Tell me about the set — was it all green screen or built out?
AJ: The set was built. Our production designer, Jonathan Chu, who's amazing, we had our source images and we had our references, and he kind of brought it to life. That main space suite was all practical besides outside of the windows, that was all VFX blue screen, but that set was all built on a soundstage. The bar was part of that space at the place that we shot. Part of it had pillars, so then we just basically outfitted that into a bar. The car was completely fabricated, that dance floor as well. And then we kind of use all these bits and pieces.
Miles: There was no full green screen.
Are there any cute details in the video that you are really proud of for getting into the video?
Miles: I'm really happy that we got a currency shot in there because that was the end of the day. That was something that Doja called out and created. That was an important little piece to really set the stage of where this planet is and how it's an operating society, that they have their own currency. [We’re] just happy that we were able to see that shot in there — those small details add up to big the overall picture.
AJ: Yeah. The glassware and even the vapor coming off the drinks, those details — give credit to Doja. She was like, "Oh, I want this vapor alcohol to be the main source." And one shot we really wanted to do was when she takes a sip of that drink, it lends us to their interaction. We want to make sure that they interacted. So that drink transports us to her idea of who this guy is. That shot was conducted with the probe lens so the lens actually goes into the drink, which is pretty sweet.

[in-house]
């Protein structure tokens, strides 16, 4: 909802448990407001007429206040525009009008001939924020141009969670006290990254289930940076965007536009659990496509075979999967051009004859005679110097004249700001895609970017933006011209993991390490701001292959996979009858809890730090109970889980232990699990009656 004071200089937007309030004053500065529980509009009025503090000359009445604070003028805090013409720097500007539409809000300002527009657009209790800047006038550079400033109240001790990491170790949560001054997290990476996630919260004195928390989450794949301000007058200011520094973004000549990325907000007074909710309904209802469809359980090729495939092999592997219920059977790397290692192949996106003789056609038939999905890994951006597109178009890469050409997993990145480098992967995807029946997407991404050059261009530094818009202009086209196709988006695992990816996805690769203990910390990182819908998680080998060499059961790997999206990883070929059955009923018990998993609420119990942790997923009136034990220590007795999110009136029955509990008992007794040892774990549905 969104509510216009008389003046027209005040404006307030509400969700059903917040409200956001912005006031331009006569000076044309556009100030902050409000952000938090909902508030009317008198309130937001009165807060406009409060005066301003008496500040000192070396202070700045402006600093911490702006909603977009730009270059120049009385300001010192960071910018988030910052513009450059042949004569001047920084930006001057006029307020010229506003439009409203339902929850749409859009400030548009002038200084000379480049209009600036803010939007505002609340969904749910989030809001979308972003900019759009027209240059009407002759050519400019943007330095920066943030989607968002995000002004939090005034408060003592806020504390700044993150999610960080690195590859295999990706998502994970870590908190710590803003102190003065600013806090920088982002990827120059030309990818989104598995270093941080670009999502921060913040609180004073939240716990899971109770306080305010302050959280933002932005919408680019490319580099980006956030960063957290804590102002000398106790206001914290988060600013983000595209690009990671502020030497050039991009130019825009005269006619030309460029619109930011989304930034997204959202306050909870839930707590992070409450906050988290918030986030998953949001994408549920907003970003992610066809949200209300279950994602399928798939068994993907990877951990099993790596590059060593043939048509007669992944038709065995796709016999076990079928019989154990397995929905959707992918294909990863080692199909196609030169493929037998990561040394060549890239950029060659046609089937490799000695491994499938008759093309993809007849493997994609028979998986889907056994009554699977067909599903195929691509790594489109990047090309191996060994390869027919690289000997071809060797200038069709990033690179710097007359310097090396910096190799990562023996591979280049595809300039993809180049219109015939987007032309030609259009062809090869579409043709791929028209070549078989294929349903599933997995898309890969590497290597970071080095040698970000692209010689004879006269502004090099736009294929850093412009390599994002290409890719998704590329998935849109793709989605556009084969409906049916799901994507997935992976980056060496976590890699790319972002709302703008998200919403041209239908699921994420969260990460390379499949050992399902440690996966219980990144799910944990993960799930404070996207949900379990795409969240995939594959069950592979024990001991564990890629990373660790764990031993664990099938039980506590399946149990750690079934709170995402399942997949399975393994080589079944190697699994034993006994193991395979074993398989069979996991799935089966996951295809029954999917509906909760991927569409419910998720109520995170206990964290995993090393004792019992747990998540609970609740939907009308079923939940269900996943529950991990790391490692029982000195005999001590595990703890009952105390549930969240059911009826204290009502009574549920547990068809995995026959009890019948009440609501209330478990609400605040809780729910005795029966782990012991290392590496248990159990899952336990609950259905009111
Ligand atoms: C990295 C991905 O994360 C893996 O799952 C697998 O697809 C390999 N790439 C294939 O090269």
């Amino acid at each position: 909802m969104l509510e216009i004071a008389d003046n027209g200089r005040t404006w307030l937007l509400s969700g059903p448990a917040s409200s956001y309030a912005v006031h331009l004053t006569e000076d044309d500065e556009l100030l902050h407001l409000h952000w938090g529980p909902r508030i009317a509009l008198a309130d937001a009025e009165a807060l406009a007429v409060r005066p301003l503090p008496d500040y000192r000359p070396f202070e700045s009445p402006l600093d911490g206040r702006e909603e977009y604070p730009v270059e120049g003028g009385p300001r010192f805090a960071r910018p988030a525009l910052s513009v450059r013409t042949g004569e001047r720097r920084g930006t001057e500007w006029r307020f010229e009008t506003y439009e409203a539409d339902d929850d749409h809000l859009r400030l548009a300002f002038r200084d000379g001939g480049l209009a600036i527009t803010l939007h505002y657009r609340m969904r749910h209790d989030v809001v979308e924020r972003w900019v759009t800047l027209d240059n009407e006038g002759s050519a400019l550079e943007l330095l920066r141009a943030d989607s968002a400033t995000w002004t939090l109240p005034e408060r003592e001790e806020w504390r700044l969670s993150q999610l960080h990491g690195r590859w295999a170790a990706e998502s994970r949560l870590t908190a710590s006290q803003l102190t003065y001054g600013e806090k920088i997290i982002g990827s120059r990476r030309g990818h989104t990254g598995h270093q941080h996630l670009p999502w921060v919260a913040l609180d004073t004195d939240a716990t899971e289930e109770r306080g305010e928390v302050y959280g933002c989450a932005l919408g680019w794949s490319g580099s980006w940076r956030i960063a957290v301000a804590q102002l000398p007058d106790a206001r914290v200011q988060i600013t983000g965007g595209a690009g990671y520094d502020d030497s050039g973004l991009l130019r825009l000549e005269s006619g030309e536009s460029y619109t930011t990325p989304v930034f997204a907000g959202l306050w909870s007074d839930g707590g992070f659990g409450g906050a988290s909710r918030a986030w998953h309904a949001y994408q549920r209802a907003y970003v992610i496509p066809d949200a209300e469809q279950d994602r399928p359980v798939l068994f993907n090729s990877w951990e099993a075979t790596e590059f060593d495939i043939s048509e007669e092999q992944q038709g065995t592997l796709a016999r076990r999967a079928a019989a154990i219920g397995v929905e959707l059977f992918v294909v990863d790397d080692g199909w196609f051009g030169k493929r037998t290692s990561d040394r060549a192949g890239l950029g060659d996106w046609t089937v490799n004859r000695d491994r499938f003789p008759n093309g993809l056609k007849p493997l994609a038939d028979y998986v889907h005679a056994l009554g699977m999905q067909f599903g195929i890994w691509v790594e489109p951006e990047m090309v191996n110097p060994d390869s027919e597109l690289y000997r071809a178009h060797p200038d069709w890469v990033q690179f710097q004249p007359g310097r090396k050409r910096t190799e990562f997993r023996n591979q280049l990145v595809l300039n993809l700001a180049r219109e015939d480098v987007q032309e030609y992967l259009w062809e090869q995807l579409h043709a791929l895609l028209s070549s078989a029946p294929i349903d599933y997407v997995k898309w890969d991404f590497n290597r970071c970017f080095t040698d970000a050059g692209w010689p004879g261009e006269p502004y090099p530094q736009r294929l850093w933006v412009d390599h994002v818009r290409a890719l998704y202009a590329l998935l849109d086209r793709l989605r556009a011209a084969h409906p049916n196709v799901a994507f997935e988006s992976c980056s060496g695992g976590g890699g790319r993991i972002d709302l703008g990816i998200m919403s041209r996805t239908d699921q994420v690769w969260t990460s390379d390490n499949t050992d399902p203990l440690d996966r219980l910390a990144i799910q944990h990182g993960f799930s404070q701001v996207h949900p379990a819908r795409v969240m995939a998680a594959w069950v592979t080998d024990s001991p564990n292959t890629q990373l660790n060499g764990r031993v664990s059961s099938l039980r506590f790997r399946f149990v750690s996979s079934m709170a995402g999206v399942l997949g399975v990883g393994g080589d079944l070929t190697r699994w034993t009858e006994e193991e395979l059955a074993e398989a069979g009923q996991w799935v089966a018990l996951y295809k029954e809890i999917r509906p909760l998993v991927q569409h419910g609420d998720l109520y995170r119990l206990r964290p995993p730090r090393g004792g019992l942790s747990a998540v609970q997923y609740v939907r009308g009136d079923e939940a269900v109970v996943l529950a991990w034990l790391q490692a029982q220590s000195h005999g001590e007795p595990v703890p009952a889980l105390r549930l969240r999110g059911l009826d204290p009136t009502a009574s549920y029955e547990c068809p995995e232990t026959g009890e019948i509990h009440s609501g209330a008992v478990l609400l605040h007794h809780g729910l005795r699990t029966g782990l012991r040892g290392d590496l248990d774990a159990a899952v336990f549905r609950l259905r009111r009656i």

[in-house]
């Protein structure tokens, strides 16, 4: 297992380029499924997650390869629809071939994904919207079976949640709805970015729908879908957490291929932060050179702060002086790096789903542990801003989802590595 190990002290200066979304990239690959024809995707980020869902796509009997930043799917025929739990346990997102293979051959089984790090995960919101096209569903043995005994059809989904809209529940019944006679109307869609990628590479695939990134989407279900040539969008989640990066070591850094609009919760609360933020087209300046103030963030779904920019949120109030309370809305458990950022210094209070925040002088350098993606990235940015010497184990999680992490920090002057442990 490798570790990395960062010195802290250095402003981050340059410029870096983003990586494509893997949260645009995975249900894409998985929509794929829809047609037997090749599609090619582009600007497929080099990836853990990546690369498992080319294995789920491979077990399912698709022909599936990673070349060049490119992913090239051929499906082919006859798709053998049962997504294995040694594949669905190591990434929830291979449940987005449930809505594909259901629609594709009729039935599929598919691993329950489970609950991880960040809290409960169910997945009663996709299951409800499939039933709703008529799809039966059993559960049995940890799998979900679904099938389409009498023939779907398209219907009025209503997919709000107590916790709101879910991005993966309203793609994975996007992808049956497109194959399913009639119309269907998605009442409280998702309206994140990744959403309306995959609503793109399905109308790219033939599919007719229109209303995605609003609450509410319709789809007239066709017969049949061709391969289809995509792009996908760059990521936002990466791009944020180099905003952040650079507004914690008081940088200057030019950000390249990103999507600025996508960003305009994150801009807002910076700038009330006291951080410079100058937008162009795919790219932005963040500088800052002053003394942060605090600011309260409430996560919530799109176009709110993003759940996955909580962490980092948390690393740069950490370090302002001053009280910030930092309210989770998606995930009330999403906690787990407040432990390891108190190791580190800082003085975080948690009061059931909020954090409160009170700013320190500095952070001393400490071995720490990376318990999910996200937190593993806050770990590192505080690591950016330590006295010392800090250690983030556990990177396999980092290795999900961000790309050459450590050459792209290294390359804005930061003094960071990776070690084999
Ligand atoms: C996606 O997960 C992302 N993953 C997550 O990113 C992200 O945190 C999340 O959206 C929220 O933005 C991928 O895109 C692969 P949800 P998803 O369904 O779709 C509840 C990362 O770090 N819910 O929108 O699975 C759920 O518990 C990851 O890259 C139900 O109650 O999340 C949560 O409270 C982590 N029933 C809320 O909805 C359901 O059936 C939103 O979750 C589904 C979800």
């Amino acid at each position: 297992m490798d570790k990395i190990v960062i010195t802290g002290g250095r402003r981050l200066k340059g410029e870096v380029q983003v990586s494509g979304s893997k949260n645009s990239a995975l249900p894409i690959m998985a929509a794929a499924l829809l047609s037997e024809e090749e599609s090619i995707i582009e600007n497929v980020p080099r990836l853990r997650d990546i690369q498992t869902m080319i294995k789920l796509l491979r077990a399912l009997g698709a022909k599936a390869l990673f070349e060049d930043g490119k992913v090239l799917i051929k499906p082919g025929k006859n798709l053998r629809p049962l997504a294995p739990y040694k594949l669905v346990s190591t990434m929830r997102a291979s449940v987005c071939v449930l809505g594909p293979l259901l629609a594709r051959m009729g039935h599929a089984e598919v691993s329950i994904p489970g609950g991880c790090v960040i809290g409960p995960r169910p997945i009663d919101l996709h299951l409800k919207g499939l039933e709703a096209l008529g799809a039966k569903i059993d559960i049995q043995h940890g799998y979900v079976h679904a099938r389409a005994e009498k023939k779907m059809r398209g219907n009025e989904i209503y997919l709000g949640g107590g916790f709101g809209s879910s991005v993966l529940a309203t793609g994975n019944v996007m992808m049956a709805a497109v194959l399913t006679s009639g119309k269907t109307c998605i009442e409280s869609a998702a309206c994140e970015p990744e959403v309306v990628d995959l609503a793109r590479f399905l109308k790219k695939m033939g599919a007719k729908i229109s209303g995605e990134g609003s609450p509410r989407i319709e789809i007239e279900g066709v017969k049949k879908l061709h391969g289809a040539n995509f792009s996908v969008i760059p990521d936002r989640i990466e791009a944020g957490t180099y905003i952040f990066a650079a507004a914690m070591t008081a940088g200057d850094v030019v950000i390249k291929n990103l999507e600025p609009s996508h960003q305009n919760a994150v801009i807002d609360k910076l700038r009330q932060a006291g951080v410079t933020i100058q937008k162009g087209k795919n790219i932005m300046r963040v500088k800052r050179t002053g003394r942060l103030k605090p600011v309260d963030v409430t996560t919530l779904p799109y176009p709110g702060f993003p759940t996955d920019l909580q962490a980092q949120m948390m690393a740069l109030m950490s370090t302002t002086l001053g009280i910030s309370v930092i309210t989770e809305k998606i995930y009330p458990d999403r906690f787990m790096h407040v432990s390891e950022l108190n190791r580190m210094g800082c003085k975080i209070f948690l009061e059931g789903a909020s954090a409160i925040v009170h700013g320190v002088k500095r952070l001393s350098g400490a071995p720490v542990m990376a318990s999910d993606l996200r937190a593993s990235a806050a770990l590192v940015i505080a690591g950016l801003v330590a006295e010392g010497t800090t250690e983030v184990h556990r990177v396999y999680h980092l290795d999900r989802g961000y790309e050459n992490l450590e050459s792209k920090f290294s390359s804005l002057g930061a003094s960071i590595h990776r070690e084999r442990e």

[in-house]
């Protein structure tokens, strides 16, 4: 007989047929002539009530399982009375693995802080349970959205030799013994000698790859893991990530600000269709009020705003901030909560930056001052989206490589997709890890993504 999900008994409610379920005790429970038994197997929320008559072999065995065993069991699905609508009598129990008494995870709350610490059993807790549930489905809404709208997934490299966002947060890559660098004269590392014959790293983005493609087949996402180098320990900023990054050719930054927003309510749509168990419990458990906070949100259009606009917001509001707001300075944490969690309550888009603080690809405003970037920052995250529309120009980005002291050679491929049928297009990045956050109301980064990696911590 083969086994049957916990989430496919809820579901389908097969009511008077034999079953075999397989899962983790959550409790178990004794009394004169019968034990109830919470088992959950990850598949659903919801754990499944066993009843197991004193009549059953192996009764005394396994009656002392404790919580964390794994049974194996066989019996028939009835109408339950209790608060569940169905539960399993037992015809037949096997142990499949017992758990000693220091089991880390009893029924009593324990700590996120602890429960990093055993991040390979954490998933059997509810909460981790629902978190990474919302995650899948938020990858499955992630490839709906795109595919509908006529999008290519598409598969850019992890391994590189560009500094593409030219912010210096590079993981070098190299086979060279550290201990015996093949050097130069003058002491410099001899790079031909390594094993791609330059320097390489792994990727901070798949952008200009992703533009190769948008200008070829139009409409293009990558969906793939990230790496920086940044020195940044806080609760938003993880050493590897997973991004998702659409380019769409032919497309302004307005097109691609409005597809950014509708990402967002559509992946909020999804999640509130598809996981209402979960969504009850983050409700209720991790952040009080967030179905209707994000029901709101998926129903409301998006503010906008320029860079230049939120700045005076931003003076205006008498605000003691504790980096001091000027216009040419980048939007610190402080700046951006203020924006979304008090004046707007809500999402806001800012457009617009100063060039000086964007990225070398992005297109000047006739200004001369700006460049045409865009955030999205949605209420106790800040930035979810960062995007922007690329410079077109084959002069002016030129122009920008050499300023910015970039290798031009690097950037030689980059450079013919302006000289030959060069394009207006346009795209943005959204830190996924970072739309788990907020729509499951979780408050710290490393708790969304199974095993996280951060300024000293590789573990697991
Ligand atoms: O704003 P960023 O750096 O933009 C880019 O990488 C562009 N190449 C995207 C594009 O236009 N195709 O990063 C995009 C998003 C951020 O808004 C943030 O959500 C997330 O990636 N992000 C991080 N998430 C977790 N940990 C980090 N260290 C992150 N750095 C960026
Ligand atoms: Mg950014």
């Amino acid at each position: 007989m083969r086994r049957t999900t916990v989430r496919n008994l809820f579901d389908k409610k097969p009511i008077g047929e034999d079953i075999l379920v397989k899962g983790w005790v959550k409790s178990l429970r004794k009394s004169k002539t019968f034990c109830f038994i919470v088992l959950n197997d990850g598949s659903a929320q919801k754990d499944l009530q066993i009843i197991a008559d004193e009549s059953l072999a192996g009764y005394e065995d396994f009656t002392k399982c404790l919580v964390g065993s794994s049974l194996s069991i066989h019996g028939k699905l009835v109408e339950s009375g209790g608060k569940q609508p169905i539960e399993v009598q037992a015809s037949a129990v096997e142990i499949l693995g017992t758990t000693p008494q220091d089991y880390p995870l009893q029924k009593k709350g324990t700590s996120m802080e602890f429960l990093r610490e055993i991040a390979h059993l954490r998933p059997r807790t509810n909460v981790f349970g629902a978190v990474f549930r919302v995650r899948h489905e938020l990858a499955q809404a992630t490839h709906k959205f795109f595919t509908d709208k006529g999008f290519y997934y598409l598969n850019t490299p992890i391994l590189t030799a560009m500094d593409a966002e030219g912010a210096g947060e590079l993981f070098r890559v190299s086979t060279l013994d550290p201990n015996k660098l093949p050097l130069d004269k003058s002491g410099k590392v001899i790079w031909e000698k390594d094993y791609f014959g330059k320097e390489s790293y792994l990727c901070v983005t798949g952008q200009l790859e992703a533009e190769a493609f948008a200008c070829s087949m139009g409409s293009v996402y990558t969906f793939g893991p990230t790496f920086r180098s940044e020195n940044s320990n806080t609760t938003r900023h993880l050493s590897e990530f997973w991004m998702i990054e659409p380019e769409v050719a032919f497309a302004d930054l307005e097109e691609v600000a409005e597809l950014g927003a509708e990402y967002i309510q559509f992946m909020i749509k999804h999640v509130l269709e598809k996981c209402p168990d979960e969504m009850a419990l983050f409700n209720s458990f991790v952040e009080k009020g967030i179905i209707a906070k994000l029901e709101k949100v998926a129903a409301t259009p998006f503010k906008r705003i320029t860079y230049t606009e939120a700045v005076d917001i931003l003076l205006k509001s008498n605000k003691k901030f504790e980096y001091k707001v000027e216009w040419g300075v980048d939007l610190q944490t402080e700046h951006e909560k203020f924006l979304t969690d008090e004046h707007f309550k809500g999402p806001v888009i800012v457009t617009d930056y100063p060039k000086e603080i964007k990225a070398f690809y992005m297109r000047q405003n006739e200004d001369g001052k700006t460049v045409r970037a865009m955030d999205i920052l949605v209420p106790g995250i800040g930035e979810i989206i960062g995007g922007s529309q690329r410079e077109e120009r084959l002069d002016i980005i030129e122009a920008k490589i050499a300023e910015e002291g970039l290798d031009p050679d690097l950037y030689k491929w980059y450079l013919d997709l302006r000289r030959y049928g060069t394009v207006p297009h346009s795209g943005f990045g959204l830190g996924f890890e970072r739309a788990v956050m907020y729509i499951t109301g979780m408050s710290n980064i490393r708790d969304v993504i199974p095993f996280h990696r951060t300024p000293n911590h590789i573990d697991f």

The alien makeup is also so detailed. Do you guys know how long that took for Doja and her team?
AJ: Her creative director said that they wanted to hire Melissa Stearns to do the prosthetics. And hearing that name before, we knew she was a big deal. So when that name was dropped, we were overjoyed. They had, like, a 20-person prosthetics team. It was a huge undertaking to get that done. I think their call time was obviously hours and hours before ours.
Does that include Doja’s blue skin paint, or was that post effects?
AJ: It was all paint. They all were painted.
Grimes is also just hanging out in the video. Whose idea was that? What was it like working with her and Doja and their vibe together on set?
Miles: That was honestly all Doja and Grimes. I think they just connected a while ago and are just homies, man. We just got told basically "Hey, we're going to have Grimes in the video," and we're like, "Awesome!" She was awesome to work with. She was down for the cause. She just ended up crushing it all day into the late hours with us. She had a lot of fun.
AJ: Yeah. She was supposed to leave early. She ended up just staying and being a part of it. She brought some great energy there, which was really fun.
Were there any other scenes or cool ideas for the music video that didn't end up making the cut that you could share with us?
Miles: It did not. I think I remember leaving set and being impressed that we didn't cut anything because, thankfully, everyone was just crushing it all day. Everyone was moving and we were really happy with the day. We got everything we wanted and down to VFX and sets and shots, it was pretty sweet.